The levels of misinformation being spread about male circumcision are astounding. Arguments for adult male circumcision have even been used for infant circumcision, although the claimed effects of adult circumcision have not been demonstrated for infant circumcision. 'Experts' extol the multiple virtues of circumcision, ignoring the lack of evidence for their claims, indeed, apparently blind to the entirely unscientific nature of many of the claims. After stating that  "a circumcised [male organ] is definitely cleaner than an uncircumcised one" 'Dr' Khumbulani Moyo, Clinical Director of Population Services International goes on to say "Circumcised men are also more likely to be assertive sexually as awareness of a good body image is a very important factor in building self confidence." I wonder what his doctoral thesis was on; yoga perhaps?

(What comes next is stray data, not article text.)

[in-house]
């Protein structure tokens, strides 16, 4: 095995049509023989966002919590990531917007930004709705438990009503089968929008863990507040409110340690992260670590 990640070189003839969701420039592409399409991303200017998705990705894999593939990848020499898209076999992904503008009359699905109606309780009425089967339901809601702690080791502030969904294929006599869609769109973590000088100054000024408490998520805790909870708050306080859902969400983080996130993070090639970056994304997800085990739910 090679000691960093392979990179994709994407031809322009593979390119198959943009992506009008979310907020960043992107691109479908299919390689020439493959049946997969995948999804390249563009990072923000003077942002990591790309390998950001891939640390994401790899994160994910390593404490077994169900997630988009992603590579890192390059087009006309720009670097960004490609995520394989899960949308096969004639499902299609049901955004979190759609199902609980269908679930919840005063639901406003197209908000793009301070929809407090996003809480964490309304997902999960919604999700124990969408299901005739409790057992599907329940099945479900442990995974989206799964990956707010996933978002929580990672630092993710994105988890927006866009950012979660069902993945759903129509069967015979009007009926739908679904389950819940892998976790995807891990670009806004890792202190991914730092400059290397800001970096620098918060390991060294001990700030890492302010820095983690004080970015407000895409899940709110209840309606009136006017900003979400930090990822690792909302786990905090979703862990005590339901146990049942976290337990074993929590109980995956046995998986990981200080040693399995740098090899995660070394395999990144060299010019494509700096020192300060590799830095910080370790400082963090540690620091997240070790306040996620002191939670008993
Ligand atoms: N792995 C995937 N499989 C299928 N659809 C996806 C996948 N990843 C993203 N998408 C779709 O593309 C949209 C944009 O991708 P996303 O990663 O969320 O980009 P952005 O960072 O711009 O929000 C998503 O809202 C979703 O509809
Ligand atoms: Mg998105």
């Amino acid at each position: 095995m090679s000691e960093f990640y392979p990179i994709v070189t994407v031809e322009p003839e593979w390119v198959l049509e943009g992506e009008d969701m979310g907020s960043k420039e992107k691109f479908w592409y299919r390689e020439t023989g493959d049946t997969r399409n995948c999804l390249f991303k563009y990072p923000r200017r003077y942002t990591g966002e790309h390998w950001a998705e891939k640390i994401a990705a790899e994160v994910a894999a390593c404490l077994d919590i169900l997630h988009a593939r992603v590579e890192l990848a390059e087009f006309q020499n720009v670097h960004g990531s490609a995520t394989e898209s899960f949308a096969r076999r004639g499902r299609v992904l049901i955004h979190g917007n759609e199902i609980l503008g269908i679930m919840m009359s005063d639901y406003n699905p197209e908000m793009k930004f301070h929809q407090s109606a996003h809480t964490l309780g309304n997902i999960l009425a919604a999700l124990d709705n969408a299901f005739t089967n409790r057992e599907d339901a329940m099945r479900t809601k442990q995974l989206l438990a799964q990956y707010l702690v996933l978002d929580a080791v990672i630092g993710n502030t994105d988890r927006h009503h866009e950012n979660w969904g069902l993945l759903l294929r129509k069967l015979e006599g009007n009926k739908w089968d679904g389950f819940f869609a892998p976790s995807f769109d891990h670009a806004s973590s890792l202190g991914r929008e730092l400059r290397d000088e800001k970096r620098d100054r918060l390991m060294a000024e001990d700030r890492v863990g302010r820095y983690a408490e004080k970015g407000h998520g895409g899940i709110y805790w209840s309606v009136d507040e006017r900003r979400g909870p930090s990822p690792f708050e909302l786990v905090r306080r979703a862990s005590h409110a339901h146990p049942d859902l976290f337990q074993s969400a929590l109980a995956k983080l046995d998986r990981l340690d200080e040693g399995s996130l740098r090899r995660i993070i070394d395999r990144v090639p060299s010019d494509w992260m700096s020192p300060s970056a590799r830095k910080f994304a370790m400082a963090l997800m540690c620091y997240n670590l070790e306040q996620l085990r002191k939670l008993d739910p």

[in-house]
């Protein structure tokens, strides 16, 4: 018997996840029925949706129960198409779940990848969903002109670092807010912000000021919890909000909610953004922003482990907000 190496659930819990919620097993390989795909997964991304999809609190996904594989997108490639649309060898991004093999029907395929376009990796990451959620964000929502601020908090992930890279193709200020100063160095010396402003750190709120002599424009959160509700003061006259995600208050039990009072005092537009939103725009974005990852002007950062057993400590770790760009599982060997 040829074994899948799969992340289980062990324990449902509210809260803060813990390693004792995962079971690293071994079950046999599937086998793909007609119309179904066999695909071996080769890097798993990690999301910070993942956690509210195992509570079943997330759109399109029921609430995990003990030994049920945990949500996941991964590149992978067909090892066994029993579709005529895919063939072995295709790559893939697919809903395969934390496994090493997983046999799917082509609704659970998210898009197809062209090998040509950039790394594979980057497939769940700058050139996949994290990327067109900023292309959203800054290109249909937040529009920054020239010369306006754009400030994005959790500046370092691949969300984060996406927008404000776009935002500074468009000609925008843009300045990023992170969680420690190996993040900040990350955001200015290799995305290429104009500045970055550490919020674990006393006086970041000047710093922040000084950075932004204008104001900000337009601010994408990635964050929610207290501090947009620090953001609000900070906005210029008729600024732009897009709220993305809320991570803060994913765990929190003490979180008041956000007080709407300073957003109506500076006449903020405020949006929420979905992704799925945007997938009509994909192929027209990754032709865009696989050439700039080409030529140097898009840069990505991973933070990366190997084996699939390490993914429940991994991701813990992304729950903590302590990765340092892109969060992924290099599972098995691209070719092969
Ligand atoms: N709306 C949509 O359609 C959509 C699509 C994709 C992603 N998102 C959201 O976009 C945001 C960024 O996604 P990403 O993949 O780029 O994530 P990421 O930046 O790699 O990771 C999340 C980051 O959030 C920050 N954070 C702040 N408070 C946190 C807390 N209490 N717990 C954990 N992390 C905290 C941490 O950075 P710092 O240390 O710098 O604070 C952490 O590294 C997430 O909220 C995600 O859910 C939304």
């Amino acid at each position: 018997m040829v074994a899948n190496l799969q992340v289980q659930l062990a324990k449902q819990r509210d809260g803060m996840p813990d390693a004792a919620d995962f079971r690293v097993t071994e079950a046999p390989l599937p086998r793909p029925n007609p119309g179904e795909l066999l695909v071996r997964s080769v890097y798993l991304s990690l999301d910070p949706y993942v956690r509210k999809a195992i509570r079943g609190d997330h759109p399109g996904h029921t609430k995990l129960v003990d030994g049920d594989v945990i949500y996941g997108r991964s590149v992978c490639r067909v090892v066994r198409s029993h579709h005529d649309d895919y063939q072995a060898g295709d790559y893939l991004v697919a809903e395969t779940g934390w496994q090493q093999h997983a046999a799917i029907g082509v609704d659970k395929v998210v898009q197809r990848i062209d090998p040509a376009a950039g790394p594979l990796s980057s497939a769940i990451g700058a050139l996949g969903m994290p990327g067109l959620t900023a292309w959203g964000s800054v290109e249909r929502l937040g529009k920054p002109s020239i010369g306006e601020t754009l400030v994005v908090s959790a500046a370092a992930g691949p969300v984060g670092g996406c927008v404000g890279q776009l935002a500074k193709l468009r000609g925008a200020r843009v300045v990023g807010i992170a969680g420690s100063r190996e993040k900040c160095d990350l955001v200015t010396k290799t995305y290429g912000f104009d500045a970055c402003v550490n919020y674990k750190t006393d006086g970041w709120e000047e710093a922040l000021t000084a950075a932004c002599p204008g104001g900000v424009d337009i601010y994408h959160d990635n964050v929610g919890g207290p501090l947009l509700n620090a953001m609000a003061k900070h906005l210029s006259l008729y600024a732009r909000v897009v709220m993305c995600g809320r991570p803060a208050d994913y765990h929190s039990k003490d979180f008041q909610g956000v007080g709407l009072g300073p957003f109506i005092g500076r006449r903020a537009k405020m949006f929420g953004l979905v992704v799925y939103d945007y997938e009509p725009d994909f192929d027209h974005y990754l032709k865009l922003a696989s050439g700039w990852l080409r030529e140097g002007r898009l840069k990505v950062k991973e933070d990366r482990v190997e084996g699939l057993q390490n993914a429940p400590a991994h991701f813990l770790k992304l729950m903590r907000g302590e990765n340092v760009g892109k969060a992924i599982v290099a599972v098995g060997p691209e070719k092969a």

Boyle and Hill note that the three trials purporting to show the effectiveness of circumcision were carried out in countries where it was already clear that HIV prevalence was higher among uncircumcised men. However, there are just as many countries where HIV prevalence is higher among circumcised men. They ask why the evidence to support a program that may aim to circumcise as many as 38 million men is so selective and point out that with less selective analysis, the program would not be supported. There are so many biases and inadequacies in the data that it can not be used to justify carrying out what is likely to be a dangerous, unnecessary and perhaps even counterproductive program.